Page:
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In the past nine years, I’ve attended hundreds of book clubs to talk about my books. It is by far one of my favorite ways to meet readers, because unlike a book store or library appearance, these folks have already read my book and are prepared to ask some interesting questions.

I’ve also learned that not all book clubs are alike. I’ve seen some strange and fascinating things over the years while visiting with book clubs, including:

  • Game shows – complete with theme music and large, colorful props – designed to test book club members’ knowledge of the story
  • Power point presentations arguing in favor of the next book
  • Buffets only containing foods mentioned within the book
  • Skinny dipping (admittedly, that was my own book club, and not me)
  • End-of-year, Academy Award styled awards shows for favorite books and characters from the previous year (voted on by secret ballot by members of the book club)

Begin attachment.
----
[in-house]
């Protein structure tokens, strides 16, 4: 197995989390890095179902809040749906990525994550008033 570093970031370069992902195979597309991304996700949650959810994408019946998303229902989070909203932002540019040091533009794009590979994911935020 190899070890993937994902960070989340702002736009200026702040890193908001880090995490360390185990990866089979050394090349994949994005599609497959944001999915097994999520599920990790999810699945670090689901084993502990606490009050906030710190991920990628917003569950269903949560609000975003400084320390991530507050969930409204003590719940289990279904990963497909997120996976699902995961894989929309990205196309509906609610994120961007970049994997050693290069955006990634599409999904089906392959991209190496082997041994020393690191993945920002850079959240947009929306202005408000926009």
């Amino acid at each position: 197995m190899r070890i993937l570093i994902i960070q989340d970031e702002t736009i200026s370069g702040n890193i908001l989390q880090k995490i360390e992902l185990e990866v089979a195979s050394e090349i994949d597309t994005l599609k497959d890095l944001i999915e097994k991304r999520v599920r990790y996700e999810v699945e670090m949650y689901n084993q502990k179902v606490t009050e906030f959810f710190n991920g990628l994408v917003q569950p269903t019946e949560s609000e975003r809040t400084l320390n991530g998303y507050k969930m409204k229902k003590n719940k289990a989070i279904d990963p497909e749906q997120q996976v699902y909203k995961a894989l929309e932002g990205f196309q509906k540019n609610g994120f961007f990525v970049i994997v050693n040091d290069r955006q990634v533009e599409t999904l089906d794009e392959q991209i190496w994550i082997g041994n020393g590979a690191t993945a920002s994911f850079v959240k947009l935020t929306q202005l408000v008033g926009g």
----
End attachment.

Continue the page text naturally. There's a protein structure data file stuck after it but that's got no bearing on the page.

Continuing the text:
• Heated arguments (and one woman storming out of the house) over disagreements about themes and plot points, (even though the author was there to definitively answer the question)

I’ve attended book clubs in living rooms, restaurants, backyards, libraries, community centers, and churches. I’ve joined book clubs via Skype with people from all over the country and the world. I once spoke with a group of Saudi Arabian women wearing head scarves that covered everything but their eyes.

Twice I’ve attended a book club hosted on a boat.

Perhaps the strangest book club I ever visited was one who I joined while driving through the Bronx. Elysha and I were on the way to a Moth StorySLAM and planned to arrive early so I could join the group via Skype on my phone to answer a few questions before the show. Traffic slowed us, so the call from the book club came as I drove through the Bronx to the show. 

Elysha pointed the camera at me, and as I navigated my way through the streets, I answered questions about Memoirs of an Imaginary Friend. The group even asked Elysha some questions about being married to an author.

We spoke for about 15 minutes. In that time, I found the theater, parallel parked, and wrapped up the call in the car while Elysha went to get a spot in line. 

I’ve often thought about writing a book about my wide and varied experiences with book clubs: both my own book club and the ones I’ve visited. It wouldn’t be a terribly long or especially profound book, but that might make it the perfect book for book clubs everywhere.  

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